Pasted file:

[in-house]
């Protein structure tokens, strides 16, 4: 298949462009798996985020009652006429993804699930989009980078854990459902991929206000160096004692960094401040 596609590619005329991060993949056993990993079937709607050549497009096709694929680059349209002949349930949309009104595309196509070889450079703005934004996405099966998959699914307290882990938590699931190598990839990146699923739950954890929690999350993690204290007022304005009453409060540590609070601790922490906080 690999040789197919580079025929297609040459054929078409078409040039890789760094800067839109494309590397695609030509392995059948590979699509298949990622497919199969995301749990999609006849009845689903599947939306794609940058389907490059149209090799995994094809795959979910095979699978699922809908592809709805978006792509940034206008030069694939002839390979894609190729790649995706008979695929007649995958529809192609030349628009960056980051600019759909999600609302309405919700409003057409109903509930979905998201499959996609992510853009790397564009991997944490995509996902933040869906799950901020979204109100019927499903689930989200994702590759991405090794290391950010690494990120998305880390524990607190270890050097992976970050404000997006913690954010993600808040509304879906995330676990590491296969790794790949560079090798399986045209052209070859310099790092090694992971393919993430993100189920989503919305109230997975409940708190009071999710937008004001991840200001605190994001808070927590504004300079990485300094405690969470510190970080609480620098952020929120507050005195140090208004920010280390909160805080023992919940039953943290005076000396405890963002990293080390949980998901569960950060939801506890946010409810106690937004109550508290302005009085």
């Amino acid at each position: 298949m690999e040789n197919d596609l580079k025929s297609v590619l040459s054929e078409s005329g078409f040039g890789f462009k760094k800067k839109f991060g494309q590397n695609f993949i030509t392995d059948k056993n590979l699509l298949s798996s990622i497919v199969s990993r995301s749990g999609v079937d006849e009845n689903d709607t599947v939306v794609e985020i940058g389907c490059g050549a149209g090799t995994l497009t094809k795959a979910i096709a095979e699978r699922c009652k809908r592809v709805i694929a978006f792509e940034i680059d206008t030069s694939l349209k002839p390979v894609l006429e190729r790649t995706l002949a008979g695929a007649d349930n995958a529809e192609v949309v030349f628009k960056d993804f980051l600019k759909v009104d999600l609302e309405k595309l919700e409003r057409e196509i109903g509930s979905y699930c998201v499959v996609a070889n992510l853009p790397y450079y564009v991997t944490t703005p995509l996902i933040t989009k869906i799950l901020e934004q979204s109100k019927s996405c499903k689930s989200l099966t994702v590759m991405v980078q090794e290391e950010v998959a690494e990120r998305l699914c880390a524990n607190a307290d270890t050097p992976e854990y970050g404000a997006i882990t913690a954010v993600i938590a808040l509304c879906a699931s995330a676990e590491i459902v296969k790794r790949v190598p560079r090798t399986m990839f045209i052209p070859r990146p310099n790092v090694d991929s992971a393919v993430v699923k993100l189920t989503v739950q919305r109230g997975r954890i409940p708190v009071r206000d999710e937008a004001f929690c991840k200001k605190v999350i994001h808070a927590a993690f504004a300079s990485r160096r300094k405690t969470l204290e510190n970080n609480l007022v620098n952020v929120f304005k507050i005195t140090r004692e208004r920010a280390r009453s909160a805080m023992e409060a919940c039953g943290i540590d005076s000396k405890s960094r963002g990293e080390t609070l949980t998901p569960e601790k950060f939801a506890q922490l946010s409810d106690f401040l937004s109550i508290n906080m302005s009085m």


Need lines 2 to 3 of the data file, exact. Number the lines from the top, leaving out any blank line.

């Protein structure tokens, strides 16, 4: 298949462009798996985020009652006429993804699930989009980078854990459902991929206000160096004692960094401040 596609590619005329991060993949056993990993079937709607050549497009096709694929680059349209002949349930949309009104595309196509070889450079703005934004996405099966998959699914307290882990938590699931190598990839990146699923739950954890929690999350993690204290007022304005009453409060540590609070601790922490906080 690999040789197919580079025929297609040459054929078409078409040039890789760094800067839109494309590397695609030509392995059948590979699509298949990622497919199969995301749990999609006849009845689903599947939306794609940058389907490059149209090799995994094809795959979910095979699978699922809908592809709805978006792509940034206008030069694939002839390979894609190729790649995706008979695929007649995958529809192609030349628009960056980051600019759909999600609302309405919700409003057409109903509930979905998201499959996609992510853009790397564009991997944490995509996902933040869906799950901020979204109100019927499903689930989200994702590759991405090794290391950010690494990120998305880390524990607190270890050097992976970050404000997006913690954010993600808040509304879906995330676990590491296969790794790949560079090798399986045209052209070859310099790092090694992971393919993430993100189920989503919305109230997975409940708190009071999710937008004001991840200001605190994001808070927590504004300079990485300094405690969470510190970080609480620098952020929120507050005195140090208004920010280390909160805080023992919940039953943290005076000396405890963002990293080390949980998901569960950060939801506890946010409810106690937004109550508290302005009085």
């Amino acid at each position: 298949m690999e040789n197919d596609l580079k025929s297609v590619l040459s054929e078409s005329g078409f040039g890789f462009k760094k800067k839109f991060g494309q590397n695609f993949i030509t392995d059948k056993n590979l699509l298949s798996s990622i497919v199969s990993r995301s749990g999609v079937d006849e009845n689903d709607t599947v939306v794609e985020i940058g389907c490059g050549a149209g090799t995994l497009t094809k795959a979910i096709a095979e699978r699922c009652k809908r592809v709805i694929a978006f792509e940034i680059d206008t030069s694939l349209k002839p390979v894609l006429e190729r790649t995706l002949a008979g695929a007649d349930n995958a529809e192609v949309v030349f628009k960056d993804f980051l600019k759909v009104d999600l609302e309405k595309l919700e409003r057409e196509i109903g509930s979905y699930c998201v499959v996609a070889n992510l853009p790397y450079y564009v991997t944490t703005p995509l996902i933040t989009k869906i799950l901020e934004q979204s109100k019927s996405c499903k689930s989200l099966t994702v590759m991405v980078q090794e290391e950010v998959a690494e990120r998305l699914c880390a524990n607190a307290d270890t050097p992976e854990y970050g404000a997006i882990t913690a954010v993600i938590a808040l509304c879906a699931s995330a676990e590491i459902v296969k790794r790949v190598p560079r090798t399986m990839f045209i052209p070859r990146p310099n790092v090694d991929s992971a393919v993430v699923k993100l189920t989503v739950q919305r109230g997975r954890i409940p708190v009071r206000d999710e937008a004001f929690c991840k200001k605190v999350i994001h808070a927590a993690f504004a300079s990485r160096r300094k405690t969470l204290e510190n970080n609480l007022v620098n952020v929120f304005k507050i005195t140090r004692e208004r920010a280390r009453s909160a805080m023992e409060a919940c039953g943290i540590d005076s000396k405890s960094r963002g990293e080390t609070l949980t998901p569960e601790k950060f939801a506890q922490l946010s409810d106690f401040l937004s109550i508290n906080m302005s009085m």